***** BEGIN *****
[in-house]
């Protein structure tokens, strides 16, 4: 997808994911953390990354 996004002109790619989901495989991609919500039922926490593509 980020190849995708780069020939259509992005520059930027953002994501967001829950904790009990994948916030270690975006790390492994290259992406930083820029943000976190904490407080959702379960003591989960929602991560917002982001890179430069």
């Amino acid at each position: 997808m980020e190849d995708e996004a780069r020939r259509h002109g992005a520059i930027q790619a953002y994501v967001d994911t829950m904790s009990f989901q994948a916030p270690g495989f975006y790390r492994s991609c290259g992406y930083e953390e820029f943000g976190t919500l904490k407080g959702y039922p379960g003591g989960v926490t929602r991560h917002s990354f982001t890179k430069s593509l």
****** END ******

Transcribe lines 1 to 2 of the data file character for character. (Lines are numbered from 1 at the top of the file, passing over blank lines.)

[in-house]
């Protein structure tokens, strides 16, 4: 997808994911953390990354 996004002109790619989901495989991609919500039922926490593509 980020190849995708780069020939259509992005520059930027953002994501967001829950904790009990994948916030270690975006790390492994290259992406930083820029943000976190904490407080959702379960003591989960929602991560917002982001890179430069």